This is the story of Ashleigh and April. Ash had wanted to be a mom for as long as I’ve known her. She and I want to share her deep, dark run-in with Post Natal Depression (PND) to give other moms an insight into it, and a resource for identifying it; as well as to give those suffering with this black dog hope for the future and their relationship with their little one.
PND is not something I ever expected to go through. It’s not always easy to talk about, as there are a lot of stigmas attached to it. But it’s important to share our stories to help other new moms who go through it to realize that they are never alone, and it doesn’t last forever. There is so much support out there, and there are people who can help.
My pregnancy went very well. I definitely felt the glow, the incredible feeling of bringing a new life into the world, the amazement at this little person growing inside of me. I was excited and overwhelmed by the miracle of it all.
I am no longer ashamed to say that I found the aftermath of my birth quite difficult. I have terrible flashbacks of her coming into this world, at times I was devastated by the resentment I felt towards the entire traumatic experience. I remember holding her in my arms, waiting for the relief, the endorphin rush to hit me. But, nope, it wasn’t there. Just an overwhelming sense of anxiety, still in terrible pain, and so most of it went into a blur.
And so, the weeks started to pass, and to escape these feelings, I made the huge mistake of trying to jump back into my old way of life. After hearing the advice, ‘the baby must fit in with your life, not the other way around’ through my entire pregnancy, I filled my day, as much as I could with a newborn, with outings and errands. Maybe I thought I could get over the shock of it all by delving into the familiar.
This was probably the worst choice I have made this far as a mom. I hit a breaking point. Even though I had immeasurable love for her, even the most simple task of a feed made me want to crawl into a corner, to escape and somehow quiet my mind of these feeling of panic. My life felt unrecognizable. I wanted to go back to how it was when I felt calm and confident. I had brought her into this world by choice and now the overwhelming sense of responsibility and, I guess, the permanence of it all made me terrified. The darkest moments of my life included an immense loneliness, feelings of terror and panic, daily panic attacks, feelings of self harm and being suicidal, maybe somehow that would save my daughter from this terrible mom I thought I was. Mostly, it would bring relief.
I was falling into a black hole. I wasn’t able to sleep at night at all, without feeling like I was going to stop breathing. I began to lose all interest in the world around me. I decided that my life would never have enjoyment, I was going to feel this way forever. Well, at least, I didn’t believe there was a way out.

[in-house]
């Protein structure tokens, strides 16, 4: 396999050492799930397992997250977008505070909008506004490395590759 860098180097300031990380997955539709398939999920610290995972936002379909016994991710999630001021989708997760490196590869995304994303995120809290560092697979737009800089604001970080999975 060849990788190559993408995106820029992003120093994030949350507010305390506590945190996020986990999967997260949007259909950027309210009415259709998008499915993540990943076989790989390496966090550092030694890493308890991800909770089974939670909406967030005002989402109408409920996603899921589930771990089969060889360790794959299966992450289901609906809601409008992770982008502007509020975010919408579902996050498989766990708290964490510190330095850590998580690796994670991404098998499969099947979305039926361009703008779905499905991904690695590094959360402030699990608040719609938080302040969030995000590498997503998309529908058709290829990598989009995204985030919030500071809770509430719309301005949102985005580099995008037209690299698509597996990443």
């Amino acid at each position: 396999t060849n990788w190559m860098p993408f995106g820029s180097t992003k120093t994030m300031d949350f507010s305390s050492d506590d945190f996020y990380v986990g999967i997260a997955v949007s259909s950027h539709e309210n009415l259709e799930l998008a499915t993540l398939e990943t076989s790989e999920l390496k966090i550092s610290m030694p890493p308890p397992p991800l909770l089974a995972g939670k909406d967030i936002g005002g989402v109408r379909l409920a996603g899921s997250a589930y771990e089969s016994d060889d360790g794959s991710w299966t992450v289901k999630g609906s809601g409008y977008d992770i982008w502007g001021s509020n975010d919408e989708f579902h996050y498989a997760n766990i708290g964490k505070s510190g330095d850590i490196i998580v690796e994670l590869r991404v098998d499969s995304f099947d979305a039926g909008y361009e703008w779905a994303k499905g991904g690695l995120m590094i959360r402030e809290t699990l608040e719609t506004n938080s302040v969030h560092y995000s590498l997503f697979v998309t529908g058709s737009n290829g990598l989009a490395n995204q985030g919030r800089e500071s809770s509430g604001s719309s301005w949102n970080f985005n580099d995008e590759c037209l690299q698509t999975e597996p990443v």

Looking back, something I will still have to work on was the disappointment, because this isn’t what it’s supposed to feel like, it’s supposed to be a time of bliss and joy, getting lost in the bubble of your newborn baby.
I never expected to go through it. It was, thankfully, the love from my closest friends, my mom and, most of all, my husband that helped me to get the help I needed. I am so thankful for the sacrifices they all made to be there for me, look after my daughter, cook wholesome meals, and put in the effort and research so I could get the help I needed.
With the help from my doctor as well as other medical and psychological professionals, medication, and a good routine of some simple exercise every day, I was able to get to a point where I had hope, I realized I wasn’t going to feel this way forever. Something that was a turning point was getting counselling to cope with the trauma of my birth experience.
Today, I am at the point where I am able to face each new day with determination that my illness is not going to control this beautiful time in my life. And I get excited as I feel this darkness inside me begin to fade slowly.
I am grateful for a lot.
Having been involved in social media groups with many moms who suffer with PND, I realize I am fortunate to have still felt the instant love and bond with my girl, it might not have been there and I don’t know if I could have bore the guilt that that brings. My heart goes out to new moms who have gone through those feelings.
Here are some of the signs that you are suffering from PND. If you feel even one of these, please get the help of a trusted loved one and a professional:
- Having feelings of hostility towards your baby, other children or your spouse
- Unable to enjoy anything
- Feeling very sad and low, and often tearful
- Feeling extreme exhaustion
- Feeling hopeless and miserable
- Having no appetite or binge eating
- Having a big sense of guilt
- Feeling anxiety and/or having anxiety or panic attacks
- Losing interest in your appearance, not washing your hair, or changing your clothes
- Thinking about self harm or suicide
- Having difficulty sleeping at night and feeling sleepy in the day
- Feeling constantly irritable or agitated
- Unable to concentrate or make decisions
- Having difficulty bonding with you baby
- Losing sense of time
- Feeling very antisocial
- Strong feelings of worry that something is wrong with your baby even though he or she is fine
- Fearful that you could harm your baby
- Feeling you are incapable of looking after your baby